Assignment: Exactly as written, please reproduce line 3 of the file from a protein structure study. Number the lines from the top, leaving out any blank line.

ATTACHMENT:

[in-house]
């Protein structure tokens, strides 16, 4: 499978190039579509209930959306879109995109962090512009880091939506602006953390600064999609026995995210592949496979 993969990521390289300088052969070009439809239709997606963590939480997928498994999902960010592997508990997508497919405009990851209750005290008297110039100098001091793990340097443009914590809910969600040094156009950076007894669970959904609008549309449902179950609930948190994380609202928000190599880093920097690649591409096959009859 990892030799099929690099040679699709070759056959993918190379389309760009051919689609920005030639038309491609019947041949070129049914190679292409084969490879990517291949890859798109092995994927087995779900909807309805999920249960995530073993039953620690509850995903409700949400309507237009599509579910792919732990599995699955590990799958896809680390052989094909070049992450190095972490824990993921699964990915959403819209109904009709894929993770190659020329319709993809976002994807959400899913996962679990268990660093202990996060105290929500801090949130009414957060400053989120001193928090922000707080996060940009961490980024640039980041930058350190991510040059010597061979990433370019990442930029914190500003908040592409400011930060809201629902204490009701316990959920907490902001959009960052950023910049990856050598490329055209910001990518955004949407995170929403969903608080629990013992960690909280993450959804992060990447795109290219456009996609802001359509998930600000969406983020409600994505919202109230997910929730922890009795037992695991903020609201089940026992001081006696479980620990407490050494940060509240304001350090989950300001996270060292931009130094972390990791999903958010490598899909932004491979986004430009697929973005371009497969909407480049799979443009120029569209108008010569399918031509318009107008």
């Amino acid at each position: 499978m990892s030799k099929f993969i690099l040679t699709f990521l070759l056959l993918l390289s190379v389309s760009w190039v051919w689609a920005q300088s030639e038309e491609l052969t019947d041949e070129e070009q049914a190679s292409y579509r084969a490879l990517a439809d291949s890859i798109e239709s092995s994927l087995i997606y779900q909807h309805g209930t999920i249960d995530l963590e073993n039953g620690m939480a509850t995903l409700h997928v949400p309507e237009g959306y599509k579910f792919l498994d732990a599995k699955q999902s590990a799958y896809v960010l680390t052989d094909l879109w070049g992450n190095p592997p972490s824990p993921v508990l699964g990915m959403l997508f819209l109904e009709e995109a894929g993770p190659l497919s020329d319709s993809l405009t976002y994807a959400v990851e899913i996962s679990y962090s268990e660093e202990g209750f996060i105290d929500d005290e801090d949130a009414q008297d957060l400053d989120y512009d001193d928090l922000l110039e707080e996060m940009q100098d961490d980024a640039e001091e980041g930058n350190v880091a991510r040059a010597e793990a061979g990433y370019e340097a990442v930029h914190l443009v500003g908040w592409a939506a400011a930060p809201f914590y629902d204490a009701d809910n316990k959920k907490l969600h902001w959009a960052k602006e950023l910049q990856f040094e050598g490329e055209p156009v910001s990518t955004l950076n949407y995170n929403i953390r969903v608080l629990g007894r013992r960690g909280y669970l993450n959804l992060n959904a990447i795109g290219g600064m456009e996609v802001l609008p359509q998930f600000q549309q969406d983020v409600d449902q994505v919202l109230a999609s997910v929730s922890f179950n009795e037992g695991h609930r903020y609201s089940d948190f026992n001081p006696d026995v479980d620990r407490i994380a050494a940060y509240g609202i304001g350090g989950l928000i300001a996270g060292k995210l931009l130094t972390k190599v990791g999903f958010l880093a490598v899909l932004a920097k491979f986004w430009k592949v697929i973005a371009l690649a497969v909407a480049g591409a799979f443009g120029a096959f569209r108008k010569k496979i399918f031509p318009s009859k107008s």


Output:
């Amino acid at each position: 499978m990892s030799k099929f993969i690099l040679t699709f990521l070759l056959l993918l390289s190379v389309s760009w190039v051919w689609a920005q300088s030639e038309e491609l052969t019947d041949e070129e070009q049914a190679s292409y579509r084969a490879l990517a439809d291949s890859i798109e239709s092995s994927l087995i997606y779900q909807h309805g209930t999920i249960d995530l963590e073993n039953g620690m939480a509850t995903l409700h997928v949400p309507e237009g959306y599509k579910f792919l498994d732990a599995k699955q999902s590990a799958y896809v960010l680390t052989d094909l879109w070049g992450n190095p592997p972490s824990p993921v508990l699964g990915m959403l997508f819209l109904e009709e995109a894929g993770p190659l497919s020329d319709s993809l405009t976002y994807a959400v990851e899913i996962s679990y962090s268990e660093e202990g209750f996060i105290d929500d005290e801090d949130a009414q008297d957060l400053d989120y512009d001193d928090l922000l110039e707080e996060m940009q100098d961490d980024a640039e001091e980041g930058n350190v880091a991510r040059a010597e793990a061979g990433y370019e340097a990442v930029h914190l443009v500003g908040w592409a939506a400011a930060p809201f914590y629902d204490a009701d809910n316990k959920k907490l969600h902001w959009a960052k602006e950023l910049q990856f040094e050598g490329e055209p156009v910001s990518t955004l950076n949407y995170n929403i953390r969903v608080l629990g007894r013992r960690g909280y669970l993450n959804l992060n959904a990447i795109g290219g600064m456009e996609v802001l609008p359509q998930f600000q549309q969406d983020v409600d449902q994505v919202l109230a999609s997910v929730s922890f179950n009795e037992g695991h609930r903020y609201s089940d948190f026992n001081p006696d026995v479980d620990r407490i994380a050494a940060y509240g609202i304001g350090g989950l928000i300001a996270g060292k995210l931009l130094t972390k190599v990791g999903f958010l880093a490598v899909l932004a920097k491979f986004w430009k592949v697929i973005a371009l690649a497969v909407a480049g591409a799979f443009g120029a096959f569209r108008k010569k496979i399918f031509p318009s009859k107008s």